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Matthew Elliott: Faithful Feelings

 

Matthew A. Elliott, Faithful Feelings: Rethinking Emotions in the New Testament (Grand Rapids: Kregel, 2006), 301pages, ISBN 0825425455.

This reviewer’s response to Matthew Elliott’s book Faithful Feelings is very positive as it focuses on a matter of personal concern: reading the New Testament as to its emotional content on the part of the writers and on the part of the recipients. The title comes from Elliott’s belief that the “emotions are a faithful reflection of what we believe and value” (p. 264).

At the beginning of the book, Elliott examines both the cognitive and non-cognitive understandings of emotions and acknowledges that biblical scholars have either opted for either one or the other without recognizing the mutuality of the two. The author contends for a feeling content in love, joy, hope, jealousy, fear, sorrow and anger while rejecting a purely non-cognitive approach which considers emotions to be irrational feelings. The intensity of the feelings of the emotions is proportionate to the value placed upon the one who elicits the feeling of love, joy, peace, hope, anger, sorrow or fear.

“[L]ove is not one virtue of many—it is the cornerstone of Christian ethics.”

Matthew A. Elliott

The author, Matthew A. Elliott, hints to both his British background and an Evangelical persuasion. The British background is suggested by his choice of the British spelling of the English language and his training under I. Howard Marshall of the University of Aberdeen in Scotland. His acknowledgment of Marshall, and Marshall’s short recommendation on the back cover of the book is suggestive of an Evangelical bent.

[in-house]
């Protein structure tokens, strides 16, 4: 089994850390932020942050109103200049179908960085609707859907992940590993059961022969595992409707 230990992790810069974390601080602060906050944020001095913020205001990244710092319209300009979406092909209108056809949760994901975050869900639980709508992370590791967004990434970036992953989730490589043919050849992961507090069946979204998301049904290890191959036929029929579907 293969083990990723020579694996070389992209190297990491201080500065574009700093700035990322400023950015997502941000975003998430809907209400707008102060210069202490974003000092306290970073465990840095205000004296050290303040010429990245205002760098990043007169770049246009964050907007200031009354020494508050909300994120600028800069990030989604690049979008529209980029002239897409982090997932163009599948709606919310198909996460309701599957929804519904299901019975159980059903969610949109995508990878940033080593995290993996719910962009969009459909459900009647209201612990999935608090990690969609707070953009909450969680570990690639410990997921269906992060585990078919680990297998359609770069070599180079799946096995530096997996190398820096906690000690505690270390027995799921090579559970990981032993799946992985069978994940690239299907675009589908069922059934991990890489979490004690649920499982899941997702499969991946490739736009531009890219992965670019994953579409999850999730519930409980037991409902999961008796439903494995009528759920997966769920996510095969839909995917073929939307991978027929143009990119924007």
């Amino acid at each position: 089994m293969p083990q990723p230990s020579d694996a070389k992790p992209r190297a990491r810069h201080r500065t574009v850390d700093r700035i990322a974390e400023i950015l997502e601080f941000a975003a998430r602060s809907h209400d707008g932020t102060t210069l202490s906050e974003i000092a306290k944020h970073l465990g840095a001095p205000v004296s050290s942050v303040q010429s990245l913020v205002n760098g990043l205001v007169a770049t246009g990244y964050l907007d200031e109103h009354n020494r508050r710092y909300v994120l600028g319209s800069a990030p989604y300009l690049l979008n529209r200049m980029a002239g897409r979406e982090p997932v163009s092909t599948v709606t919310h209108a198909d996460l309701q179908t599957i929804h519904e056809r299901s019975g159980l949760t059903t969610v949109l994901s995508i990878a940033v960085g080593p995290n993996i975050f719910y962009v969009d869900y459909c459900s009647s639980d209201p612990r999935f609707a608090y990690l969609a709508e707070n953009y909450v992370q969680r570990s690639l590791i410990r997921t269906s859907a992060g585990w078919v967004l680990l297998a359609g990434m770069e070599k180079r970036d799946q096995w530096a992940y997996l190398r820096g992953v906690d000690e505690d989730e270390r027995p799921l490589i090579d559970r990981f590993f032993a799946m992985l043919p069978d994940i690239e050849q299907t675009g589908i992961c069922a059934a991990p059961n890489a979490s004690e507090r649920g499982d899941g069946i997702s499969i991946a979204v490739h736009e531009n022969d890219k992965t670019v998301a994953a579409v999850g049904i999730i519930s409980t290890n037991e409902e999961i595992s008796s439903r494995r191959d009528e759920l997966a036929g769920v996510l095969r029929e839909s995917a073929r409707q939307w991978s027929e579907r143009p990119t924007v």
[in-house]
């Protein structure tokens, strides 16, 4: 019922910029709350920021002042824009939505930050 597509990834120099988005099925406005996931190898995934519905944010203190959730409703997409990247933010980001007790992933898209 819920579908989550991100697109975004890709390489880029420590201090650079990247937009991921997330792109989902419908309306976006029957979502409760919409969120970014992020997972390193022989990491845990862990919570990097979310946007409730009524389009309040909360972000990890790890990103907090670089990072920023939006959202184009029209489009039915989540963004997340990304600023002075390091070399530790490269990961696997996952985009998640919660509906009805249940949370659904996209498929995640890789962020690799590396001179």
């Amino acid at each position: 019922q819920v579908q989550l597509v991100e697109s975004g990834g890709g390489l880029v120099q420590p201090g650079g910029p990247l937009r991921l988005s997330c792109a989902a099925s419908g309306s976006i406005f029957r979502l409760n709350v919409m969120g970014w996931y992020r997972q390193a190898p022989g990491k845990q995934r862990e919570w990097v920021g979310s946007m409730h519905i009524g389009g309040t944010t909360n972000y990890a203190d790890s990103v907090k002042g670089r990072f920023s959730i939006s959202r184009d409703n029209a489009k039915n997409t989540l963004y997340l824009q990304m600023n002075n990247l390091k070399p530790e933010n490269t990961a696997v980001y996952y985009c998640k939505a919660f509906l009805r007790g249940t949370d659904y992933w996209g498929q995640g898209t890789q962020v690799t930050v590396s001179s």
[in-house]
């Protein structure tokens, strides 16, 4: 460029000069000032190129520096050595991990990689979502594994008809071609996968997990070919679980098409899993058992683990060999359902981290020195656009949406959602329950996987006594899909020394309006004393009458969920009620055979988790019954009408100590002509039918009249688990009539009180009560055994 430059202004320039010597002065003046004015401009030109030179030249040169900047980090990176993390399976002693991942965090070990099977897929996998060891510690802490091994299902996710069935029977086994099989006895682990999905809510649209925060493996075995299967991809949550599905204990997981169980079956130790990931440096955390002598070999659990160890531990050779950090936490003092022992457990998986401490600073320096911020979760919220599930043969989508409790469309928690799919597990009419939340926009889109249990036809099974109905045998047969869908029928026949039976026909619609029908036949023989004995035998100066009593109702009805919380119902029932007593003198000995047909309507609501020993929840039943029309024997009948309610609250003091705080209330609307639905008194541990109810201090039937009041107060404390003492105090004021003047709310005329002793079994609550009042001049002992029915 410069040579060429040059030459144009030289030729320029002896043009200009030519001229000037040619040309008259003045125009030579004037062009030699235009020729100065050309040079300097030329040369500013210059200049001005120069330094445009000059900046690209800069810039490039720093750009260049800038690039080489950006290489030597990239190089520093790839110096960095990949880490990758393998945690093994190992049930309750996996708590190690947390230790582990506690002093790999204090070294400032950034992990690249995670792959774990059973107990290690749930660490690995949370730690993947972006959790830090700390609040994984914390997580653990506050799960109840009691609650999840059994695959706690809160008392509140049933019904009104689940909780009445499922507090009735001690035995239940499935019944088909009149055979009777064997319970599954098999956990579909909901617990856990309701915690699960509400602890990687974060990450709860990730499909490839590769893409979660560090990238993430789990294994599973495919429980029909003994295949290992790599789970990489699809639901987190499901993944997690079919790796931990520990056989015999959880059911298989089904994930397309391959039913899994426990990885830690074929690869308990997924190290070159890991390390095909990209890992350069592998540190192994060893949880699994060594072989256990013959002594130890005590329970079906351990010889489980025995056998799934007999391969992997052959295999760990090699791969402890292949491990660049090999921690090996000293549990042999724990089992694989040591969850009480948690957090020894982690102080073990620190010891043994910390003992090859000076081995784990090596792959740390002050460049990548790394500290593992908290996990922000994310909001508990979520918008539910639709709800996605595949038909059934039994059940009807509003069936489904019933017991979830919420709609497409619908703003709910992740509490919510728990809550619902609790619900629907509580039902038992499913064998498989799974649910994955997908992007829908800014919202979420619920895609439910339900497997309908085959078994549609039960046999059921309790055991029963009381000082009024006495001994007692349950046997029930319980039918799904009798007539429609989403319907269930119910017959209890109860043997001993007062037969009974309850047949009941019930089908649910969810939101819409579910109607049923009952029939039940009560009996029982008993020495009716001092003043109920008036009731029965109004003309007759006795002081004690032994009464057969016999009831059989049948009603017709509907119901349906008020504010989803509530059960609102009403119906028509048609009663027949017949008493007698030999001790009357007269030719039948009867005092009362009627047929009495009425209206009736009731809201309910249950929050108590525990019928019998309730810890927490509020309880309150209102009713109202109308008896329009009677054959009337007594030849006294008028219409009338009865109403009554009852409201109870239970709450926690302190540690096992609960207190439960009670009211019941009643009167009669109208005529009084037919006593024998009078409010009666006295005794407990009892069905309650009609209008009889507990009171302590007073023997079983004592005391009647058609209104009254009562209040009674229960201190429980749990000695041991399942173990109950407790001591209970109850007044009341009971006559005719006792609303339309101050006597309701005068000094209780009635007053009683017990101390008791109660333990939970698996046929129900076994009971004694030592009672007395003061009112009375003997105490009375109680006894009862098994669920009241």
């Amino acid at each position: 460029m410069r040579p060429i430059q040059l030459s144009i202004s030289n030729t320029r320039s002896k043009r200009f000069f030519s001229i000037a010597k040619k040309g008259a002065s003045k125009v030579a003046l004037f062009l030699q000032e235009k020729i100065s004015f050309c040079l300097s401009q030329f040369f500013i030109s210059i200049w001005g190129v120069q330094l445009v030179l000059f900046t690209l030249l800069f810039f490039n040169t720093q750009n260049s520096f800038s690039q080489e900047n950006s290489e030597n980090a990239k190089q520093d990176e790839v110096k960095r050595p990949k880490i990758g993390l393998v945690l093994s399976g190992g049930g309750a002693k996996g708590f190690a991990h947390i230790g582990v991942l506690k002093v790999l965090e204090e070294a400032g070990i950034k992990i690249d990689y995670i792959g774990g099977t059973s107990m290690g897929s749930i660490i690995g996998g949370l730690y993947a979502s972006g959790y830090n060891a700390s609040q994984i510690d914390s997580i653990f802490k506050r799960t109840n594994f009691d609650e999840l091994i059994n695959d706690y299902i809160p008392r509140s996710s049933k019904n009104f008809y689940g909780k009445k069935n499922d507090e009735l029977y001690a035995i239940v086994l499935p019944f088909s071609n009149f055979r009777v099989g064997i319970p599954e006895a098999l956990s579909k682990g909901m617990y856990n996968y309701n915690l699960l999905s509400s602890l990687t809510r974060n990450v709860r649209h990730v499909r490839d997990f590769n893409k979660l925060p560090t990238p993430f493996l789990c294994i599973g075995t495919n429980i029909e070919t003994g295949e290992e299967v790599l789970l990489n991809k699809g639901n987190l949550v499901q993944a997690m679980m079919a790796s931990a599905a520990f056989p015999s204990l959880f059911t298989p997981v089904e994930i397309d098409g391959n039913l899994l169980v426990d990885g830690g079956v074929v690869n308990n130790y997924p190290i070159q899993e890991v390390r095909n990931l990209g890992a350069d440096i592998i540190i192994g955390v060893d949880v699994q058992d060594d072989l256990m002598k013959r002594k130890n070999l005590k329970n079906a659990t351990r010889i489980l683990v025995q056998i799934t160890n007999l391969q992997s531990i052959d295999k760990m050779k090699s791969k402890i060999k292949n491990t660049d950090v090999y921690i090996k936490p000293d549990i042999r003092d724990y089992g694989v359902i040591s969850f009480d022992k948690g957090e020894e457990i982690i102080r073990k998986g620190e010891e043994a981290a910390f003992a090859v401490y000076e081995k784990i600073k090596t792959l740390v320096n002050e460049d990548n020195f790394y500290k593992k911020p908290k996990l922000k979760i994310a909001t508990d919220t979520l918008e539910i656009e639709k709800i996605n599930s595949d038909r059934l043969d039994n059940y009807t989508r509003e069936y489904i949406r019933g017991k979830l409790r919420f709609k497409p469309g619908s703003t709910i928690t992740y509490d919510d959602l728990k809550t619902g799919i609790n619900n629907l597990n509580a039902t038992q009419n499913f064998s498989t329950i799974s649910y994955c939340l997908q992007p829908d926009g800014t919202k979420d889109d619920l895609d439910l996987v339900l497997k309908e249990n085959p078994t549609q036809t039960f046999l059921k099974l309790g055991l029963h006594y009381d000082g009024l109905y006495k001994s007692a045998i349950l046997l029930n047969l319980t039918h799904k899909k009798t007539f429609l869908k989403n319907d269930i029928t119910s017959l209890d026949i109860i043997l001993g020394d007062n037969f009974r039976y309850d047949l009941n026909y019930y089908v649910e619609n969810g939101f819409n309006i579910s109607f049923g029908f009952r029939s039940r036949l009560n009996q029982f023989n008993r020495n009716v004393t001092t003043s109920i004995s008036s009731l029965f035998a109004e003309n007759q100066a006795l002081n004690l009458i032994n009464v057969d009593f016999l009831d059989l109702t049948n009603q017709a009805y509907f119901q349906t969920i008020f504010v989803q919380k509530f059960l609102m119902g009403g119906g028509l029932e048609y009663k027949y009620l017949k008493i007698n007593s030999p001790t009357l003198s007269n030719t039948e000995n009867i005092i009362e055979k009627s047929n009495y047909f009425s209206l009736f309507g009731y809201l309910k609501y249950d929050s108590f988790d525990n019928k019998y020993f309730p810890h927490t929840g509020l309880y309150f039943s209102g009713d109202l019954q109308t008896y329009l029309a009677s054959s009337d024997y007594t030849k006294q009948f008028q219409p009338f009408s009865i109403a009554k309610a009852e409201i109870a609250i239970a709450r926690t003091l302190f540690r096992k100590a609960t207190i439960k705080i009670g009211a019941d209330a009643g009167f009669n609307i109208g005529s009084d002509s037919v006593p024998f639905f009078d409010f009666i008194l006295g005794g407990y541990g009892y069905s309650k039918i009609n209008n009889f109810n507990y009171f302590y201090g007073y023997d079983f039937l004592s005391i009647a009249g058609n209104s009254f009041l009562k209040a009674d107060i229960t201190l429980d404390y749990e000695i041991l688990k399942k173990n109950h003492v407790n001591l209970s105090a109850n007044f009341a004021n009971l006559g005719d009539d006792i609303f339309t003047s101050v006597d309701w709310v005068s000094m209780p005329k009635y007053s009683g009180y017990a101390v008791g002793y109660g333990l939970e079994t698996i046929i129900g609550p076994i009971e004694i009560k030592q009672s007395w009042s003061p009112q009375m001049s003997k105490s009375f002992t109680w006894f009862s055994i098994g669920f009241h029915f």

Matthew Elliot

After his opening introduction, Elliott proceeds to devote a chapter on emotions as experienced in the Greco-Roman world and another chapter on emotions within Jewish culture and writings. A fourth chapter analyzes love, joy, and hope as seen in the synoptic gospels, the writings of Paul, the general epistles and Revelation. He does the same type of analysis on jealousy, fear, sorrow and grief, anger and hatred, in chapter five. Both chapter four and five end by discussing the appearance of these various emotions within the New Testament. The final chapter consists of a summary statement as to the findings of his research into the emotions as they appear in the New Testament. The summarization includes Elliott’s judgments on what was discovered through the research.

Faithful Feelings can be evaluated as academic, at its best, and also easy reading. Each page of the book is heavy with footnotes but is, nonetheless, easy to follow. He acknowledges an esteem he has for the American preacher-theologian Jonathan Edwards and his book, Religious Affections. Elliott draws upon classical writers, rabbinic authors, Church Fathers such as Augustine and Origen and also Reformers including Luther and Calvin. He acknowledges contributions of Brueggemann, Bornkamm, Joachim Jeremias, B.B. Warfield and Evangelicals such as D.A. Carson, Douglas Moo, I. Howard Marshall, N.T. Wright, and John R.W. Stott, to name a few. He cites Craig S. Keener, a well-known Pentecostal at Palmer University. The thirty-two page heavily documented bibliography is evidence of Elliott’s thorough research.

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Category: Living the Faith, Spring 2010

About the Author: Woodrow E. Walton, D.Min. (Oral Roberts University School of Theology and Missions), B.A. (Texas Christian University), B.D. [M.Div.] (Duke Divinity School), M.A. (University of Oklahoma), is a retired Seminary Dean and Professor of biblical, theological and historical studies. An ordained Assemblies of God minister, he and his wife live in Fort Worth, Texas. Walton retains membership with the Evangelical Theological Society, American Association of Christian Counselors, American Society of Church History, American Academy of Political Science, and The International Society of Frontier Missiology.

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